Is It Safe to Use a Password Manager to Store Your Online Banking Account Passwords?
There's a Twitter account especially dedicated to retweeting people who complain about bad password policies. It might not sound like the most interesting thing in the world, but the password rules some websites set are so absurd, that they're downright hilarious. Other password policies are quite terrifying, though.
The @PWTooStrong is proof that many website owners and service providers have an extremely poor understanding of what password security is and how it should be implemented. This is particularly obvious when representatives of the companies' social media teams chime in on the discussion and explain how it was all done for the sake of the users' safety.
In fairness, you can't expect them all to be up-to-speed with the best security practices, but you do presume that some are better than others. You also presume that banks and financial institutions, the organizations that are supposed to keep our money safe, have implemented the necessary precautions to ensure that your savings are as well protected as possible. The @PWTooStrong feed shows that this is not really the case.
Banks are struggling when it comes to storing passwords and setting up secure authentication systems
Going through the retweets, you'll see financial organizations from all around the world implementing all sorts of mind-boggling password practices. The banking passwords are not case sensitive. You'll see that quite a few impose rather low limits on the number of characters a password can have, and many don't allow pasting of passwords which means that you're urged to remember your password. Some positively strange limits on the use of special characters are also visible, and certain practices suggest that users' passwords are sometimes stored in plaintext which is unacceptable.
The worst bit is, you rarely know how bad it is
It is a strange world we live in. Banks are supposed to be taking care of our money, and yet, they don't seem to be terribly transparent about the way they protect it. If you try to ask them how they store your password, they likely won't give you an answer "because of security reasons," and when you see that they're not doing it correctly and call them out, they usually use the same "there's nothing to worry about because we take security very seriously" canned response.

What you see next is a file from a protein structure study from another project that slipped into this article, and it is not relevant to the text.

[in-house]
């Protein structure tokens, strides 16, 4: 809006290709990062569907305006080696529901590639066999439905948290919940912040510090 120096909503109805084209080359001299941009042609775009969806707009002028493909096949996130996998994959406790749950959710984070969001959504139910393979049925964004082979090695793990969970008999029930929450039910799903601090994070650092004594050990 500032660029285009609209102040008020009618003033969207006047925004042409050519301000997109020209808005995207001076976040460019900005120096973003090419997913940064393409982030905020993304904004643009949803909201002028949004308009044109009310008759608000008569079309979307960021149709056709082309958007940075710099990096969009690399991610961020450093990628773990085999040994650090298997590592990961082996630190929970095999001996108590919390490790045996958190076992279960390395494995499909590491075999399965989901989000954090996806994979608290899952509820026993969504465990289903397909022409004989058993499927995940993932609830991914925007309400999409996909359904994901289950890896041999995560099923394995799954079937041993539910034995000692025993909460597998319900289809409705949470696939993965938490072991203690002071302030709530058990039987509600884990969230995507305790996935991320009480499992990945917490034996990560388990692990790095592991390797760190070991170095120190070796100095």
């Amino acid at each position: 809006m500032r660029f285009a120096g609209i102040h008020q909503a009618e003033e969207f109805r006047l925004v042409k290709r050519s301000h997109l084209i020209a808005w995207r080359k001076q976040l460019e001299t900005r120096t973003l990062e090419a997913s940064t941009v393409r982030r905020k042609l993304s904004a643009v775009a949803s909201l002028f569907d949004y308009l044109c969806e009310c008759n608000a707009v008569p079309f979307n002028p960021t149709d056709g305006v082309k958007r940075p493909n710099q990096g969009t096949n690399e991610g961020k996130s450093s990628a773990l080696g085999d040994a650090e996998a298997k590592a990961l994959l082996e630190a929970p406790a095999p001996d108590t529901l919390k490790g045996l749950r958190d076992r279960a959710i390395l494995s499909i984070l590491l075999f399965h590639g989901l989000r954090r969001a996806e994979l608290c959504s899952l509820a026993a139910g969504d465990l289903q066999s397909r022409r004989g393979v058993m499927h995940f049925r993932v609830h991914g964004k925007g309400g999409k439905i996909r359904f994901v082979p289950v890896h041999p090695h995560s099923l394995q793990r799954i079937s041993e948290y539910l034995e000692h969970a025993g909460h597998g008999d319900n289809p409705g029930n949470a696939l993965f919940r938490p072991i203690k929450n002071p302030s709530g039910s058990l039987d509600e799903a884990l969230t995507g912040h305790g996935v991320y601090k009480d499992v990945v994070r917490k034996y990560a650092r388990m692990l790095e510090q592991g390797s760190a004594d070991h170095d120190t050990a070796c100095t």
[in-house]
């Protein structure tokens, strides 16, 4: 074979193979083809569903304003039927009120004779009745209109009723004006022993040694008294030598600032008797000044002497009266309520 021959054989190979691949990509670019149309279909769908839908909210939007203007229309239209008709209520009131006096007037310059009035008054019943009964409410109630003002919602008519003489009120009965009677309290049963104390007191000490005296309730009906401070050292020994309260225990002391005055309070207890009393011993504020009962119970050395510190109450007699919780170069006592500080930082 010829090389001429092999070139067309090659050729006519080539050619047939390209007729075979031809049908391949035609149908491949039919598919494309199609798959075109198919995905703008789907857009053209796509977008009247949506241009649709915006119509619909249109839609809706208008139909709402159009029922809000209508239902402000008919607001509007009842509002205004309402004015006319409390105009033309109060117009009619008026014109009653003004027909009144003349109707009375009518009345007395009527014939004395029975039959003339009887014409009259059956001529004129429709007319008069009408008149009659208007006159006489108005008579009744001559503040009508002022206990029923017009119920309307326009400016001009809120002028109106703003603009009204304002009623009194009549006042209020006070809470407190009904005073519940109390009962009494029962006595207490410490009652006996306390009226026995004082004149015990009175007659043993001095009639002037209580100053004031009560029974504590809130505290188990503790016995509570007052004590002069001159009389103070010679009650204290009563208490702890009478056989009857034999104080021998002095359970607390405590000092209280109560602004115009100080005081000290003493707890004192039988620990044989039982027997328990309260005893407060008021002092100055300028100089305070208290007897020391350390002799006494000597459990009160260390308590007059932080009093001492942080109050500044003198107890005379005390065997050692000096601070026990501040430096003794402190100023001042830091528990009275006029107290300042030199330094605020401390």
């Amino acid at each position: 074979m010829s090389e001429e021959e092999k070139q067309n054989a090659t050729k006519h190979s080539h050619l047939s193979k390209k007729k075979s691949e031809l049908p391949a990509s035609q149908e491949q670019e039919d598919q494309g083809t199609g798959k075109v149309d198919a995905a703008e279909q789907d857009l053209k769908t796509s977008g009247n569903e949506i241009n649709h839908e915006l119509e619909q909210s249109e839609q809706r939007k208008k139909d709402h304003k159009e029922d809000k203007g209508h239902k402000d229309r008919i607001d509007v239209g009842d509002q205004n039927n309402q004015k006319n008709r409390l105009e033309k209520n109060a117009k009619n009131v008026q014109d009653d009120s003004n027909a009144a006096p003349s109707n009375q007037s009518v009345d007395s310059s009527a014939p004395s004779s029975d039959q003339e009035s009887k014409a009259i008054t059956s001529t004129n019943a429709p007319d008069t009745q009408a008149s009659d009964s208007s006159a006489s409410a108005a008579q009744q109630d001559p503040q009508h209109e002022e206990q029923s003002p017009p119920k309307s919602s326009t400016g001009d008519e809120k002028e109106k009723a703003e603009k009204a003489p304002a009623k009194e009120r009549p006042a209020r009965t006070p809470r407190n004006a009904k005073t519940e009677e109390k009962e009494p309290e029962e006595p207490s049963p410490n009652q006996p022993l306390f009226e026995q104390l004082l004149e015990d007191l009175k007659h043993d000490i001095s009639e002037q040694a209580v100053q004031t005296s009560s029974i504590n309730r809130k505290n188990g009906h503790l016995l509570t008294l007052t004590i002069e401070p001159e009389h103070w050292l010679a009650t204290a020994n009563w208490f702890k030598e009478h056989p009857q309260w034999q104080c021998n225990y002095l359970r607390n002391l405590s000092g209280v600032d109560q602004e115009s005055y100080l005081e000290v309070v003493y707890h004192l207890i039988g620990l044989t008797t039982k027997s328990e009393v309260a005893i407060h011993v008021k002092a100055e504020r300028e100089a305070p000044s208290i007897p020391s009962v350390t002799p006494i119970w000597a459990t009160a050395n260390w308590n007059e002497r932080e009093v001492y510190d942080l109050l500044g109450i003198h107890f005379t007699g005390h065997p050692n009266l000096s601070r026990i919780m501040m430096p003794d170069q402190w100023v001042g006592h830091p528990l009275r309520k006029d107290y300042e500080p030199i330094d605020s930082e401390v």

Banks are indeed tight-lipped when it comes to online security, and unfortunately, this is unlikely to change any time soon. All you can do is make sure that your own password practices are up to par.
Using Cyclonis Password Manager to create and store strong online banking passwords
Your hard-earned money is on the line, so the strength of your password is essential. You can try and create a strong password on your own, but you're more likely to end up using something that's relatively easy to remember or type. The best way to do it is to use a dedicated application like Cyclonis Password Manager.
With the built-in password generator, you will be able to set a completely random and unique password for your online banking account. It can then be stored in your encrypted vault which means that you needn't worry about remembering it. And, provided your bank doesn't have the ridiculous "no pasting" rule on its website, you needn't worry about typing it, either.
The cybersecurity problem comes from the fact that many people associate extra security with additional inconvenience, and they are not prepared to put up with this inconvenience, even when something as important as their money is at stake. With Cyclonis Password Manager, we tried to prove that security and a smooth user experience can live together.